as well as the effect perceived class status has on these social realities in simple yet
incisive language, giving the reader more than just a memoir of pain and suffering.
Khan says about his debut book: ‘This is not a story for the romanticisation of pain and
perseverance, although it tells of overcoming many difficulties. It is a critique of secret
violence in faith communities and families, and the hypocrisy that has damaged so
many people still looking for a place and way to voice their trauma. This is a critique of
the value placed on ritual and culture at the expense of human life and well-being, and
the far-reaching consequences of systems of oppression dressed up as tradition.
Guest : Tim Lundy
Cape Town Hiking
Registered tour & mountain guide
Ref no. WC7676
Guest : Nazareen Ebrahim | CEO at Socially Acceptable |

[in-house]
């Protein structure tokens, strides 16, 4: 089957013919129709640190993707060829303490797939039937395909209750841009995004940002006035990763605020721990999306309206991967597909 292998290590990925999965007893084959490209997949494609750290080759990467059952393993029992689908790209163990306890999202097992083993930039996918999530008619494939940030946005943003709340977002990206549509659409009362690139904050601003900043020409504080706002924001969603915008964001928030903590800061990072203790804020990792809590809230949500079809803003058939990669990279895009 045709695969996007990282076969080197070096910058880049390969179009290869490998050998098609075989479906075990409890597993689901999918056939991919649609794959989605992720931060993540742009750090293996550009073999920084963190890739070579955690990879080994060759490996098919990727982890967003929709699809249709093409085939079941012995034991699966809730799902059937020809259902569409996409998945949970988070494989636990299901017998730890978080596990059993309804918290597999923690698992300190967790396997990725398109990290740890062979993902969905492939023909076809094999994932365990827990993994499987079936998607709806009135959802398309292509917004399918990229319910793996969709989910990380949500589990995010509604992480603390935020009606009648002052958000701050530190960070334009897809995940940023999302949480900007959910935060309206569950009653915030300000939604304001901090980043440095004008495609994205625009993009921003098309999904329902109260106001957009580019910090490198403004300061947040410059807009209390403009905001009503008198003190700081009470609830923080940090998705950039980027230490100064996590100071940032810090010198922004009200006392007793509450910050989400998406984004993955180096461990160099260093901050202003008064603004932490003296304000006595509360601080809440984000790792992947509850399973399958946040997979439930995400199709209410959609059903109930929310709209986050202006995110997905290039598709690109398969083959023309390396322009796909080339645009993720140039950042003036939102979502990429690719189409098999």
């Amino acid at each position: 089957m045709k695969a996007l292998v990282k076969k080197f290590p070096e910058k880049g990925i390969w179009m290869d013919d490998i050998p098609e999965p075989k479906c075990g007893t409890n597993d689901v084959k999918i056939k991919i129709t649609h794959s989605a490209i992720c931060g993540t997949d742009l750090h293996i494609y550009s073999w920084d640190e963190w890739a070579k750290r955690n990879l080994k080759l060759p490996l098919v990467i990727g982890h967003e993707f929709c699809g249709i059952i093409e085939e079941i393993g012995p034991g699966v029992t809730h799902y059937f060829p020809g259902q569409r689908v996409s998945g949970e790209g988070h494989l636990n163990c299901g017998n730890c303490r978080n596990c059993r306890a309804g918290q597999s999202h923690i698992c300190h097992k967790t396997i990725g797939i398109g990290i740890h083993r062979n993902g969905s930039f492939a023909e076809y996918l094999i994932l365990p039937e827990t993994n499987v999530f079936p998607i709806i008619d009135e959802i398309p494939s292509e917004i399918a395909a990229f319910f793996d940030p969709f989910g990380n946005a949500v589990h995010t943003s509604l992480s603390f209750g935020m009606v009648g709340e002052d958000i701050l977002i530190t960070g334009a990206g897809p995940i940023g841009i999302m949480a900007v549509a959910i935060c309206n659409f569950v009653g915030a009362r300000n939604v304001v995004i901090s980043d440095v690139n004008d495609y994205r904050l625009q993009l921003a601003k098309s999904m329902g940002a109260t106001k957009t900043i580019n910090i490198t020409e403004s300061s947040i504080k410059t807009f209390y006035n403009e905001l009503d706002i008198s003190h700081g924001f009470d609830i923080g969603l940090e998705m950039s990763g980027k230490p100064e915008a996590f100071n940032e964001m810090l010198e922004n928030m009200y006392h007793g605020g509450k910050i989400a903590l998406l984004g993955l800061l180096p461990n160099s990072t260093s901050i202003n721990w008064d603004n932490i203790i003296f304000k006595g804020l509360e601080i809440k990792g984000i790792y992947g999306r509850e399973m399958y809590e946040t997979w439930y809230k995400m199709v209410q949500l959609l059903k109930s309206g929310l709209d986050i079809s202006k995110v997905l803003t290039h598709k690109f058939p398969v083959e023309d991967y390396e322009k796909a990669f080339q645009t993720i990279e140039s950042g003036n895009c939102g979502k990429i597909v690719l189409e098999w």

After Facebook CEO Mark Zuckerberg recently said social media companies should not
be "arbiters of truth," satirical websites began testing that idea — by taking aim at
Satirical sites like The Onion, The Shovel and The Chaser posted fake headlines about
Zuckerberg himself, which are still up on their Facebook pages. Some of the headlines
accuse him of absurd and clearly fabricated behavior, illegal conduct, or even claim he
died from coronavirus — which is false. While these posts could be seen as
misinformation, they also make a serious point about the role and responsibilities of
social media platforms in today's troubled world.
Zuckerberg has faced criticism for not doing enough to rein in the rampant spread of
misinformation on Facebook, and he defended his stance recently after Twitter shifted
gears and slapped a fact-check label on a tweet by President Trump.